hkr.sePublications
Change search
CiteExportLink to record
Permanent link

Direct link
Cite
Citation style
  • apa
  • harvard1
  • ieee
  • modern-language-association-8th-edition
  • vancouver
  • Other style
More styles
Language
  • de-DE
  • en-GB
  • en-US
  • fi-FI
  • nn-NO
  • nn-NB
  • sv-SE
  • Other locale
More languages
Output format
  • html
  • text
  • asciidoc
  • rtf
Children's questions during a science activity in preschool
Kristianstad University, School of Education and Environment. Kristianstad University, Forskningsmiljön Barndom, Lärande och Utbildning (BALU). (LISMA)ORCID iD: 0000-0001-7276-5422
2010 (English)Conference paper, Oral presentation with published abstract (Refereed)
Abstract [en]

In this study children’s questions during a science activity concerning what soil is, are analysed. The empirical study has its background in research on children’s learning (Pramling Samuelsson & Asplund Carlsson, 2003, 2008) and a new view of the Swedish preschool’s commissions (Ministry of Education and science, 1998; memorandum U2008). Children are seen as active in their own learning and as developing on the basis of their own experiences in communication with the surrounding world (Pramling Samuelsson & Asplund Carlsson, 2003). In preschool, children shall develop knowledge about different contents, areas of knowledge. One such content is science (Ministry of Education and Science, 1998).  Through the history of preschool, the object of learning has seldom been in focus of the activity. Instead, methods and attitudes have been given precedence (Pramling Samuelsson & Asplund Carlsson, 2008).  The ideal of preschool education has over time been characterized as a tradition where children’s development of personality has been given priority over children’s knowledge development (Thulin, 2006). On the basis of Fritzell’s (2004) interpretation of the education concept, it can be expressed as preschool has had its focus on “who you will become” rather than “what you will know”. With the curriculum of preschool and the government’s claim about an emphasised pedagogically task for the preschool (memorandum U2008/6144/S) the concern on children’s learning of different contents in preschool has increased. For these reasons, there is a need of a discussion about what a changed commission can mean and what pedagogical consequences it may have for activities in preschools and teachers actions. Questions about what may constitute a relevant content and didactic are on the agenda (Persson, 2008; Pramling Samuelsson et al., 2008; Thulin, 2006). In teaching contexts, the importance of the teacher’s questions is often pointed out. Several researchers call attention to the importance of so-called open questions where the child generates a reply, in contrast to so-called closed questions where there is a correct and expected answer on behalf of the teacher (Doverborg & Pramling Samuelsson, 2003). In an investigation into what happens with the object of learning in preschool (Thulin, 2006), the analysis of the teacher-child conversation showed a discussing climate. However, when the communication was studied more in detail, a traditional pedagogy of an asking teacher and a replying child was visible. Questions by a child were often met by another (new) question from the teacher and the child’s question remained unanswered. The result of the study (Thulin, 2006) also showed that when the teacher’s questions seemed to get precedence in a learning situation, children risked to be left to their one own search after sense and meaning. The results imply the importance of a more close analysis of what children ask questions about during work with a specific content. In this study, children’s questions during a work with a scientific phenomenon (what soil is) in preschool are studied. Children’s questions are here seen as an expression of their experiences and search for sense and understanding (cf. Marton & Booth, 2000; Siraj-Blachford & Mac Leod-Brudenell, 2003). The empirical data of the study has been generated through video observations of scientific activities in preschool. Twelve children (3-5 years) and three teachers participate in the study. The results are presented on the basis of the focus of the children’s questions and discussed in relation to children’s perspectives, learning and the theme work over time. The results show that children to large extent have the actual (intended) content in focus and that children’s questions constitute an important didactic starting point when interacting about a specific content.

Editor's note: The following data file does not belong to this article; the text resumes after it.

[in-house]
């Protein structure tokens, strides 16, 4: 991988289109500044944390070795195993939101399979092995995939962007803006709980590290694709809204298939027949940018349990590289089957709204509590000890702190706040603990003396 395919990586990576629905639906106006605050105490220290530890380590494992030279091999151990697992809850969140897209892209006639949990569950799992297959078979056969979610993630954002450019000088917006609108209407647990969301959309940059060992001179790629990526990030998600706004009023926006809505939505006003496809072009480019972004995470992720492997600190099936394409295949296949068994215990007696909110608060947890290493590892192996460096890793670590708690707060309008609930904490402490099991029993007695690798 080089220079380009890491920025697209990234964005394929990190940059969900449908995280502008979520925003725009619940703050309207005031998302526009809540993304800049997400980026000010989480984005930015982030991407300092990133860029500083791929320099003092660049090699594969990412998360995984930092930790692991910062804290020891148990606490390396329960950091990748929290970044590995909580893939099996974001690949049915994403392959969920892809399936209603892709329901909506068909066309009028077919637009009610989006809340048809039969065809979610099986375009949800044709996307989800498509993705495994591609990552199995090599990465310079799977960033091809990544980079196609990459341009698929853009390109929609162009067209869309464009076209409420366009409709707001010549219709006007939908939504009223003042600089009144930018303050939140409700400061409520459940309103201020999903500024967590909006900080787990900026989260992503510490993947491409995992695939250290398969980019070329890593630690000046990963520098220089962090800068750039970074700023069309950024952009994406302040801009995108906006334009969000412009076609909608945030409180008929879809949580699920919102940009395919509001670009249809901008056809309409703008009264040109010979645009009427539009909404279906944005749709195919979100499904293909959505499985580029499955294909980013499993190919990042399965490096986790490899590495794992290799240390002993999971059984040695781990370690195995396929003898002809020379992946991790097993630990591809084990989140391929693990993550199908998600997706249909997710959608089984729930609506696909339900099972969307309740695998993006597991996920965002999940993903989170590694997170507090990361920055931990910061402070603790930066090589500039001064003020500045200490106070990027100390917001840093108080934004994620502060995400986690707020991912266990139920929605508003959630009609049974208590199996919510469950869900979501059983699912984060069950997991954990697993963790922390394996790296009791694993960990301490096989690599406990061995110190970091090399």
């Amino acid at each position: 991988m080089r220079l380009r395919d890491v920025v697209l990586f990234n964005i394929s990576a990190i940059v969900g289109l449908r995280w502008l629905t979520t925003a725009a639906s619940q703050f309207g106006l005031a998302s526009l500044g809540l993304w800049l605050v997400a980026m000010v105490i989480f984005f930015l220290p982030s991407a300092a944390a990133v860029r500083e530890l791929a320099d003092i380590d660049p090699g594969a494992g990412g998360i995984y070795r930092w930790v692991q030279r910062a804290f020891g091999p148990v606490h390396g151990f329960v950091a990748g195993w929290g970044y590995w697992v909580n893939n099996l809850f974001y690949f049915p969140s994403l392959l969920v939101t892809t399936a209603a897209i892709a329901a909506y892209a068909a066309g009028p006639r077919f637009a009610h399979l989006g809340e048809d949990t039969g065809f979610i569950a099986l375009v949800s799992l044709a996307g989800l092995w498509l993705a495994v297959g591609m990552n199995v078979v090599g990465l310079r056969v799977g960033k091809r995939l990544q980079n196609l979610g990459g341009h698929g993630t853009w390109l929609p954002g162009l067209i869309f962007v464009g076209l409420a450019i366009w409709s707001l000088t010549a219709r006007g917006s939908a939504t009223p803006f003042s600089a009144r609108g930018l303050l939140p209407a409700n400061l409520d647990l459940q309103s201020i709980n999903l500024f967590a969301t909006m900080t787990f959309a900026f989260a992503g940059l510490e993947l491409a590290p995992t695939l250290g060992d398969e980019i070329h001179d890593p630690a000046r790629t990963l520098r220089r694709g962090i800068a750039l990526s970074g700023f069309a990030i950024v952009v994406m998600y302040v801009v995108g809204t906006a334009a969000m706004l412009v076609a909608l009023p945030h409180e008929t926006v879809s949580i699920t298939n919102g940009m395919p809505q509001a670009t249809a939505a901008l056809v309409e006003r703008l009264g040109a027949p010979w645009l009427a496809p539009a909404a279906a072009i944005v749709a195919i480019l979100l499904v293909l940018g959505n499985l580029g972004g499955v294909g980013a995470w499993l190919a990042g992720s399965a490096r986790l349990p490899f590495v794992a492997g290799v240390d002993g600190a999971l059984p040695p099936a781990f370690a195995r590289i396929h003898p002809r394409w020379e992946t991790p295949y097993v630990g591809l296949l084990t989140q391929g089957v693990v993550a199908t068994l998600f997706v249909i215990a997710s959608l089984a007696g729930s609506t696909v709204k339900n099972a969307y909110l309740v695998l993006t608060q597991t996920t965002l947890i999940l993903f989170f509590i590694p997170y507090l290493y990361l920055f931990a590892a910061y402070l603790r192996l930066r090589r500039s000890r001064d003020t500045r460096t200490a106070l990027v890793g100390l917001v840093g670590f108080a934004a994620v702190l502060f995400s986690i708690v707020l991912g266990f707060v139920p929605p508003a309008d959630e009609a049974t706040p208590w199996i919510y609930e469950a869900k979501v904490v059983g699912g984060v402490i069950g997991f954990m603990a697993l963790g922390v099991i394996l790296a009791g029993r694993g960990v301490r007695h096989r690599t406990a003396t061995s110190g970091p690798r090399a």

Place, publisher, year, edition, pages
2010.
Keyword [en]
early childhood, science, learning, children’s questions, curriculum, content
National Category
Pedagogy
Identifiers
URN: urn:nbn:se:hkr:diva-9811OAI: oai:DiVA.org:hkr-9811DiVA: diva2:563013
Conference
Nordisk förening för Pedagogisk Forskning (NFPF), NERA's 38 Congress Malmö, 11-13 March 2010
Projects
Delstudie avhandling
Funder
Swedish Research Council
Available from: 2012-10-27 Created: 2012-10-27 Last updated: 2016-04-01Bibliographically approved

Open Access in DiVA

No full text

Authority records BETA

Thulin, Susanne

Search in DiVA

By author/editor
Thulin, Susanne
By organisation
School of Education and EnvironmentForskningsmiljön Barndom, Lärande och Utbildning (BALU)
Pedagogy

Search outside of DiVA

GoogleGoogle Scholar

urn-nbn

Altmetric score

urn-nbn
Total: 253 hits
CiteExportLink to record
Permanent link

Direct link
Cite
Citation style
  • apa
  • harvard1
  • ieee
  • modern-language-association-8th-edition
  • vancouver
  • Other style
More styles
Language
  • de-DE
  • en-GB
  • en-US
  • fi-FI
  • nn-NO
  • nn-NB
  • sv-SE
  • Other locale
More languages
Output format
  • html
  • text
  • asciidoc
  • rtf